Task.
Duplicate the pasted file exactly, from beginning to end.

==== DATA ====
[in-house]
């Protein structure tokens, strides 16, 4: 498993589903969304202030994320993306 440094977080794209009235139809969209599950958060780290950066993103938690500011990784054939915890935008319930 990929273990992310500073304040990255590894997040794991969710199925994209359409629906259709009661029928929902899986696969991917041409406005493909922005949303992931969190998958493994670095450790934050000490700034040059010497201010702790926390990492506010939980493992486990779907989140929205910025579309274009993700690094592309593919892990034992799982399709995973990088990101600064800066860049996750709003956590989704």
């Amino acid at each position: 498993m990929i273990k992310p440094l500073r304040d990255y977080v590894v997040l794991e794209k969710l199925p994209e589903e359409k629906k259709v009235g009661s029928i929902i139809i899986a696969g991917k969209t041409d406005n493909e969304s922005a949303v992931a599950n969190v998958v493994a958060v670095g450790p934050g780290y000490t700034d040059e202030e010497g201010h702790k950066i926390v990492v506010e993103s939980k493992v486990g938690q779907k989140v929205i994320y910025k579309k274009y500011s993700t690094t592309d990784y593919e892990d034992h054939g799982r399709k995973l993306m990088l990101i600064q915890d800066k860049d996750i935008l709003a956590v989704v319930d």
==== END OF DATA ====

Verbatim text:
[in-house]
């Protein structure tokens, strides 16, 4: 498993589903969304202030994320993306 440094977080794209009235139809969209599950958060780290950066993103938690500011990784054939915890935008319930 990929273990992310500073304040990255590894997040794991969710199925994209359409629906259709009661029928929902899986696969991917041409406005493909922005949303992931969190998958493994670095450790934050000490700034040059010497201010702790926390990492506010939980493992486990779907989140929205910025579309274009993700690094592309593919892990034992799982399709995973990088990101600064800066860049996750709003956590989704």
């Amino acid at each position: 498993m990929i273990k992310p440094l500073r304040d990255y977080v590894v997040l794991e794209k969710l199925p994209e589903e359409k629906k259709v009235g009661s029928i929902i139809i899986a696969g991917k969209t041409d406005n493909e969304s922005a949303v992931a599950n969190v998958v493994a958060v670095g450790p934050g780290y000490t700034d040059e202030e010497g201010h702790k950066i926390v990492v506010e993103s939980k493992v486990g938690q779907k989140v929205i994320y910025k579309k274009y500011s993700t690094t592309d990784y593919e892990d034992h054939g799982r399709k995973l993306m990088l990101i600064q915890d800066k860049d996750i935008l709003a956590v989704v319930d």